The Future

I’d like to say that History teaching in Scotland is in rude health. In some respects, I can. The subject has benefited from the changed political environment and the establishment of the Scottish Parliament. There is now a much greater interest in Scottish history. Likewise the media attention (“History is the new sex / sport / reality TV etc”) has increased interest among the population generally. A lot of good resources have appeared in all sorts of formats.

The “McCrone” salaries and conditions settlement has helped recruitment in secondary. The one year guaranteed probationers’ training scheme for post graduates (after they finish their teacher training), has ensured that all budding History teachers get at least a year in school to learn their trade.

There’s a down side however. Some local authorities are flattening management structures in secondary schools. This means that Principal Teacher of History, the key post in terms of protecting and developing the subject will disappear in favour of faculty Heads. This can only be bad, very bad, for the subject.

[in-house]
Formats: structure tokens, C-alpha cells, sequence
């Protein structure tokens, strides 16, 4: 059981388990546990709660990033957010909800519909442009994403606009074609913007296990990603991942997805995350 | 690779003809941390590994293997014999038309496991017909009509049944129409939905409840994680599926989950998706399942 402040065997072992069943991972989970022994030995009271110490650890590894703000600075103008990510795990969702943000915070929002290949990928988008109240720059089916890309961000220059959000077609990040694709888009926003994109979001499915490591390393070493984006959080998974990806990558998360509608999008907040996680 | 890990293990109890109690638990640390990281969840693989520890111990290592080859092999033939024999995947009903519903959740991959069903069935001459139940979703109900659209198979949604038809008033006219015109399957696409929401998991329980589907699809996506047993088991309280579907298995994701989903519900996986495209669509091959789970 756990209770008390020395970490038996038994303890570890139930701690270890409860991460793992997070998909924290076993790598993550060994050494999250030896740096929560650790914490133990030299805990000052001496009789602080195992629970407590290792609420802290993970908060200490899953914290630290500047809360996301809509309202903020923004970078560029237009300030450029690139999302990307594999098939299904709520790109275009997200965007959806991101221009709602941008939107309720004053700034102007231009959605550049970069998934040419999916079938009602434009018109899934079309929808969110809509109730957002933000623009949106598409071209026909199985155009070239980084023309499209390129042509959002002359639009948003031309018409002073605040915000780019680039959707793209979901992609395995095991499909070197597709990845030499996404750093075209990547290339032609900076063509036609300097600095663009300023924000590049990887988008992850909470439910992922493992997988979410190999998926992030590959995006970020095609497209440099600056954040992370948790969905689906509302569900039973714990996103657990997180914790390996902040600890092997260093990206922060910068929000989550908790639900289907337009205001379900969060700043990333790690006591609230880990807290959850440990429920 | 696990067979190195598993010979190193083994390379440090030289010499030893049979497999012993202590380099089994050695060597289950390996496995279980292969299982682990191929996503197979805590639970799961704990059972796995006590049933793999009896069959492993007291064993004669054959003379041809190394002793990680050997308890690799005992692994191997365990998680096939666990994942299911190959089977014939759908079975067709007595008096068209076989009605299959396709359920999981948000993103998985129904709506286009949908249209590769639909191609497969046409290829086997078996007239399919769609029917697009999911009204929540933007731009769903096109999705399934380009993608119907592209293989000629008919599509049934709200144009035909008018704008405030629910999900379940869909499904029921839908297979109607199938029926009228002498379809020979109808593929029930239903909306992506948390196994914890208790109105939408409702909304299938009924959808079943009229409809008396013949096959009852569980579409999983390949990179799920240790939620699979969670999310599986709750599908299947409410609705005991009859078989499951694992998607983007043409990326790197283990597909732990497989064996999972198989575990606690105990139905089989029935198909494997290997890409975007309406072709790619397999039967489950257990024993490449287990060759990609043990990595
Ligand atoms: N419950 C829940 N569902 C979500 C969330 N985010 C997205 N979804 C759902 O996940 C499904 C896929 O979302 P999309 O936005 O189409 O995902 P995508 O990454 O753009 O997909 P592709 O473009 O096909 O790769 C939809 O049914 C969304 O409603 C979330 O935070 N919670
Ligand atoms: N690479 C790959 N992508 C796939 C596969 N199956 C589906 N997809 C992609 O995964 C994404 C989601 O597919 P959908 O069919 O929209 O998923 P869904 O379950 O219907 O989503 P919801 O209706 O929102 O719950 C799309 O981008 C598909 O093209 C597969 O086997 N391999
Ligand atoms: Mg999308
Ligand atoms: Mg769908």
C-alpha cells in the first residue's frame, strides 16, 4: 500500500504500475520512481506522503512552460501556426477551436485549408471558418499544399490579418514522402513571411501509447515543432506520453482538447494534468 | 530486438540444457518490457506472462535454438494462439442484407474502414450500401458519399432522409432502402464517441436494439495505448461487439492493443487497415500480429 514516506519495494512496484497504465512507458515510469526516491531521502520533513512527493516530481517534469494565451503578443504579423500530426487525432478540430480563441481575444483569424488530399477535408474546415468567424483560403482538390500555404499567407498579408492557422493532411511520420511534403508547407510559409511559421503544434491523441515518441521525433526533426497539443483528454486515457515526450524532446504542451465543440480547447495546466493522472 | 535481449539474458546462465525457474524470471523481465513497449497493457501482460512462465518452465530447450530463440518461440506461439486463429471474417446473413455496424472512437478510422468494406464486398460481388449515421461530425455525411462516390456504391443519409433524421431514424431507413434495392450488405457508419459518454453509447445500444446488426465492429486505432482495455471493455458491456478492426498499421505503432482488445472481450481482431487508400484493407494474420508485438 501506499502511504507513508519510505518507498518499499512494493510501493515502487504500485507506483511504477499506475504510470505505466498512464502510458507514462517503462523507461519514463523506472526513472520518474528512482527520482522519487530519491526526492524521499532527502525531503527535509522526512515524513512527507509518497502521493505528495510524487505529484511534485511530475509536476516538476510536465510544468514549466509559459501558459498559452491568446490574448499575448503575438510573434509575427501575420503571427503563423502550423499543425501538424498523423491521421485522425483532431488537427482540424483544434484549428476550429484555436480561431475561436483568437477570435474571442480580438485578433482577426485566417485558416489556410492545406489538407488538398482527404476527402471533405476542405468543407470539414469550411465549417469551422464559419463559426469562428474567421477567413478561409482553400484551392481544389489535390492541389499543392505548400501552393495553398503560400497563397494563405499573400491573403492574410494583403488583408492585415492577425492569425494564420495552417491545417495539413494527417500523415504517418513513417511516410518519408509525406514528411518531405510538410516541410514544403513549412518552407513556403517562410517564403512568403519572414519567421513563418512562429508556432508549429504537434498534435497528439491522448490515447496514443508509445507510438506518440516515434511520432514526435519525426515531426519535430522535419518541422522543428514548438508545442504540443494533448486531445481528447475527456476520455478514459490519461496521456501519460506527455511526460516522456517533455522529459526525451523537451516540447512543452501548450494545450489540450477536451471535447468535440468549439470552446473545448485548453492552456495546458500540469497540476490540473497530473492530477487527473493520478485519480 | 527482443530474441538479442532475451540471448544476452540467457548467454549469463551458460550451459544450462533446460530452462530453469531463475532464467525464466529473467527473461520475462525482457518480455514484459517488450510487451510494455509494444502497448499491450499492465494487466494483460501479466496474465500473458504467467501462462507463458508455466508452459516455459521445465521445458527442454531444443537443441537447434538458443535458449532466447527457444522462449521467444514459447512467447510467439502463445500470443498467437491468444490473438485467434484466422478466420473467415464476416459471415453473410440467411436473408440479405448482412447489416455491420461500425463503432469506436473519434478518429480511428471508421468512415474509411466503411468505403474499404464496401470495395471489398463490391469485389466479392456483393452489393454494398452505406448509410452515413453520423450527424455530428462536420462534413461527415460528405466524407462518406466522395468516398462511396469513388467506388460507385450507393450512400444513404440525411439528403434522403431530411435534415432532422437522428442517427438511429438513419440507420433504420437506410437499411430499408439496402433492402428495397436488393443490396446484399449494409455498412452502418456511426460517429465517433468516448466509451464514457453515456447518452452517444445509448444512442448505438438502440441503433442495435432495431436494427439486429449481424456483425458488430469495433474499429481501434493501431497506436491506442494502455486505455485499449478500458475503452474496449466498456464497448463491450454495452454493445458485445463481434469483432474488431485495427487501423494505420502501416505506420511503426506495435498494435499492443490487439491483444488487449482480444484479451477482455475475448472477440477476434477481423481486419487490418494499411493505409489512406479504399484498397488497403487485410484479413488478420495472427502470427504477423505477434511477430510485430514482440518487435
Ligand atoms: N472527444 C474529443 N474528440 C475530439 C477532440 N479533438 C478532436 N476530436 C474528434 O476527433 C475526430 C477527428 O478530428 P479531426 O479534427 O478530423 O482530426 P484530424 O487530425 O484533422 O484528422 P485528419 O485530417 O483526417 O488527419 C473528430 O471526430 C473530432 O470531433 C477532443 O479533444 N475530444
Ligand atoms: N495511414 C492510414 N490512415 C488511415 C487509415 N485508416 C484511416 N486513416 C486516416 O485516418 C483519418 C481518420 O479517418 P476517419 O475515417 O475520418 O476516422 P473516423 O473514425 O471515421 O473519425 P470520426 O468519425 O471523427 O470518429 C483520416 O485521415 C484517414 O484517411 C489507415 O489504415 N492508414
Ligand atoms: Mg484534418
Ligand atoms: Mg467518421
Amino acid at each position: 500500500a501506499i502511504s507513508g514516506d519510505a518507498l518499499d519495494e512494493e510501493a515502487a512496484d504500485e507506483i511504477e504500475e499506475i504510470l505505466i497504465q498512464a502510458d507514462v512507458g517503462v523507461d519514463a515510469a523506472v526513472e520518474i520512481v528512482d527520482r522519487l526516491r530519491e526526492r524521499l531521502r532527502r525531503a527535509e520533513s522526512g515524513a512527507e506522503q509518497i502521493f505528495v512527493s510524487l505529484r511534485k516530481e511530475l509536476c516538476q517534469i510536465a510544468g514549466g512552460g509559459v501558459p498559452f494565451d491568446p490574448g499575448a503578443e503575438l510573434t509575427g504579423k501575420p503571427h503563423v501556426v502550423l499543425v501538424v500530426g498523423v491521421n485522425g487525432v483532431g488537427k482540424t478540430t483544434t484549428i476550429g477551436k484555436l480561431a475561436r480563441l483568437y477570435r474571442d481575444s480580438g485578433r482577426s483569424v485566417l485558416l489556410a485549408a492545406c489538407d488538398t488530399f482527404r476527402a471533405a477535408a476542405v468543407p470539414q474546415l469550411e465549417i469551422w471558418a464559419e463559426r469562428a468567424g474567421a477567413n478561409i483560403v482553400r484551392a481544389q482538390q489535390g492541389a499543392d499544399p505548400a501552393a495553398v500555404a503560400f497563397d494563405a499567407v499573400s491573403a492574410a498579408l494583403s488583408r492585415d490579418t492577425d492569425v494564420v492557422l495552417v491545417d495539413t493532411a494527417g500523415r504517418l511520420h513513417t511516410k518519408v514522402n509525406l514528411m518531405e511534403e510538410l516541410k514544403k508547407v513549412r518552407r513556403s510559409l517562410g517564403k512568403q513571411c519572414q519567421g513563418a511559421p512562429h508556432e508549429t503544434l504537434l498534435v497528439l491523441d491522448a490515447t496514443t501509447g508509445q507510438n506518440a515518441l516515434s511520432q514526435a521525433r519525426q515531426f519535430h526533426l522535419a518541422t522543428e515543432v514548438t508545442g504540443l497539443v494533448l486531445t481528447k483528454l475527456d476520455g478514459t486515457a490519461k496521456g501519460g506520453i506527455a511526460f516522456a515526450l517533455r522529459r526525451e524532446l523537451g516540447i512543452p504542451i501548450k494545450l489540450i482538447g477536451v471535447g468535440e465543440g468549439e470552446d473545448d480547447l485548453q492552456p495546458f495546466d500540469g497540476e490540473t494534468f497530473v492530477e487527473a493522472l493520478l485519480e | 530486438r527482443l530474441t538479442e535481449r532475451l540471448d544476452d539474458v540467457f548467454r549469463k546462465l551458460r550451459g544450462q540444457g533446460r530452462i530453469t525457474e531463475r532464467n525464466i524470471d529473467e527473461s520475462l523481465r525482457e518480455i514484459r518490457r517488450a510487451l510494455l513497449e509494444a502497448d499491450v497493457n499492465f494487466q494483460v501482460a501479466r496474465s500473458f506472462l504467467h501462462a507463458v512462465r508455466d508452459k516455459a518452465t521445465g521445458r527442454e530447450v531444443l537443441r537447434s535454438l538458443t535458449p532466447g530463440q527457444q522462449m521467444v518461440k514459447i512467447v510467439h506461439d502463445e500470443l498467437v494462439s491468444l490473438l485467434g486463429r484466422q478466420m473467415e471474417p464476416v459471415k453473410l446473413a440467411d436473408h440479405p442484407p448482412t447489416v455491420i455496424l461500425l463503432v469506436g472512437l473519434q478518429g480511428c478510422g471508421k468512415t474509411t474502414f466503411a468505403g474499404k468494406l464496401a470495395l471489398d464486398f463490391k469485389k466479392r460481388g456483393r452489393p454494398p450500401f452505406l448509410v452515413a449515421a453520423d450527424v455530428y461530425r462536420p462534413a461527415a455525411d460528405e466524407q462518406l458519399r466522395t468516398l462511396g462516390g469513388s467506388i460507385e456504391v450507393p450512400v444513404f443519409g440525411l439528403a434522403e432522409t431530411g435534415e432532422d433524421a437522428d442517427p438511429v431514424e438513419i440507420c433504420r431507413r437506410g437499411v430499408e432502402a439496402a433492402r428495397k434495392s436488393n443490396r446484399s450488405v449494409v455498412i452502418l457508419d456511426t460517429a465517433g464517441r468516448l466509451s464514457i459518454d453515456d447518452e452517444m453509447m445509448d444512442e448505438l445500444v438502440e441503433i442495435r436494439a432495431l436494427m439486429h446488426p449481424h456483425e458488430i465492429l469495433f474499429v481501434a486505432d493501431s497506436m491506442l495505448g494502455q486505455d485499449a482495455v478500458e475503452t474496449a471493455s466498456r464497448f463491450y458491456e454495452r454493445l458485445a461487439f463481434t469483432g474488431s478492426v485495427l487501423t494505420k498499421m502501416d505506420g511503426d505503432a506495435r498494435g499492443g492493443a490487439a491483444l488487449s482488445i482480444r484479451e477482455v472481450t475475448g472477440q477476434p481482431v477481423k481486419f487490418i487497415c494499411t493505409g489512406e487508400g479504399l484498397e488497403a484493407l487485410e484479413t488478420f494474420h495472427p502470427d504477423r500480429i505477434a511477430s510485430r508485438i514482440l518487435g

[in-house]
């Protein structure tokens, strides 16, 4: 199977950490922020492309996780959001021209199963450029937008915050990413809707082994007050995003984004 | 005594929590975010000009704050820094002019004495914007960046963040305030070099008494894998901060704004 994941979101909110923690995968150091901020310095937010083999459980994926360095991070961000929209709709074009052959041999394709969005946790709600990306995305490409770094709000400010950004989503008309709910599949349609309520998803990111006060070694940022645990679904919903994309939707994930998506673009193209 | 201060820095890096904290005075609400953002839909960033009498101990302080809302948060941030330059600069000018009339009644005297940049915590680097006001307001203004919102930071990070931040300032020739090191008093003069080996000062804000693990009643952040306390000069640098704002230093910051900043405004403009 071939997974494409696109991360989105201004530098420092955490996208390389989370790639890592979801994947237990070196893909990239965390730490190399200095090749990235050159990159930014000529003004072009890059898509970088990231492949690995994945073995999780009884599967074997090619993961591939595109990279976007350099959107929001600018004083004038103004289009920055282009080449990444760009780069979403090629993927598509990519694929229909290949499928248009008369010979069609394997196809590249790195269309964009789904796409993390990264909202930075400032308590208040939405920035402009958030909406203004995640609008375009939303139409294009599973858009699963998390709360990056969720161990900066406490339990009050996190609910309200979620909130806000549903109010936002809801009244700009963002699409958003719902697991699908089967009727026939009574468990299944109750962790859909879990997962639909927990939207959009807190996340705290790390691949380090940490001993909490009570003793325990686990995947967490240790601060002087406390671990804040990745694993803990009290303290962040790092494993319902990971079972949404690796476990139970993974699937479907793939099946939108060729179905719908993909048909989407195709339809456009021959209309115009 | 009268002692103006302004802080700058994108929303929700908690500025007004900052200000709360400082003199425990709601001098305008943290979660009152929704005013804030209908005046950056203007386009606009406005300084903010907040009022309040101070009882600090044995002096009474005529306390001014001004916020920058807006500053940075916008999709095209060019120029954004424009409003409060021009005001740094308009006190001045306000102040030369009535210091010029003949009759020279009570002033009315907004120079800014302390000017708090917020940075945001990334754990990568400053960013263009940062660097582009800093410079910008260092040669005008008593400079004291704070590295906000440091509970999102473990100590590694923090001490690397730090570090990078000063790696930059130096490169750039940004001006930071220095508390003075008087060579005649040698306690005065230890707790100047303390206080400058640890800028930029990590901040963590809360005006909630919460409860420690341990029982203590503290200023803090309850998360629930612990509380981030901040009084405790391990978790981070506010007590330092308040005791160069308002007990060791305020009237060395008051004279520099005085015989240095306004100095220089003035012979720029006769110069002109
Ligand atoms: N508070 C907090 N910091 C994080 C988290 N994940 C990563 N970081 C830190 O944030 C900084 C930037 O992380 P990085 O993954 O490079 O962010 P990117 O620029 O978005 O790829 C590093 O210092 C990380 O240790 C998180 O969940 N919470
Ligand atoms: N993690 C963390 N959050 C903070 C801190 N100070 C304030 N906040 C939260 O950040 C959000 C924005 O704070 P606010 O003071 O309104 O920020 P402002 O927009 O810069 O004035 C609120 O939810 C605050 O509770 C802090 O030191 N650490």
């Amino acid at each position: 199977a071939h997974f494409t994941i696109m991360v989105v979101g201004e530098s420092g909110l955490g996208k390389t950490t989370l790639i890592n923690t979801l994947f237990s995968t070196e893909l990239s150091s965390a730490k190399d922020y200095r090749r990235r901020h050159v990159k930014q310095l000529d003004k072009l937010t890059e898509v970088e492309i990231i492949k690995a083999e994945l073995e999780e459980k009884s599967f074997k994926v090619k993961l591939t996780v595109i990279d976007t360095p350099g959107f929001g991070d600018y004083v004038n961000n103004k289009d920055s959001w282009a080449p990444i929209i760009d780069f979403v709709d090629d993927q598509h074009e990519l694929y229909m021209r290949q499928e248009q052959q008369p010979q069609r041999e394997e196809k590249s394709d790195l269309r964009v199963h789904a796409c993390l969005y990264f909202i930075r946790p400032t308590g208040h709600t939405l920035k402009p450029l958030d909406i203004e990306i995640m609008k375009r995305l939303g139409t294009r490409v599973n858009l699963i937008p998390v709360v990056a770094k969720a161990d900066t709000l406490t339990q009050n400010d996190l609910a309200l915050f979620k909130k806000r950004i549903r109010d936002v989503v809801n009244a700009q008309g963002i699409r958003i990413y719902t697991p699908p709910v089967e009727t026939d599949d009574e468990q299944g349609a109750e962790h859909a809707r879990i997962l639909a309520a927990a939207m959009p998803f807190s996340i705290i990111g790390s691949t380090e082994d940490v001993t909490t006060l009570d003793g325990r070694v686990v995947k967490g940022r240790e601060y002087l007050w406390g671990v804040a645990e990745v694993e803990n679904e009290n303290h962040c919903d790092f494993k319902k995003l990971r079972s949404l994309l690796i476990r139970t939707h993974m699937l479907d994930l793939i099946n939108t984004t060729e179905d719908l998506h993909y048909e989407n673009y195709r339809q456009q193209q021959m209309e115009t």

In addition, some schools have used the greater curriculum flexibility they are now allowed to drop the subject altogether in S1 / 2. Two schools in the west of Scotland have dropped History altogether in S1 / S2. This has of course, caused a furous debate in the educational press.

Any questions? Please post and I'll do my best.

#2 Dave Wallbanks

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Posted 28 May 2004 - 10:21 PM

Are there many jobs for teachers of history in Scotland? I ask because years ago whilst I trained in Newcastle for my PGCE I had a girlfriend (now wife) who lived in Paisley and originally planned to go to work in Scotland. However I was warned I'd NEVER get a job in Scotland by a senior careers advisor because of my degree, pgce and the fact I'm English (albeit the Scots like to claim us geordies as their own, owing to numerous border changes through time). Is that still true? What do you think of a career in England? Would you swap if only based on hard headed educational thinking?
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#3 Peter_Wright

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Posted 29 May 2004 - 11:41 AM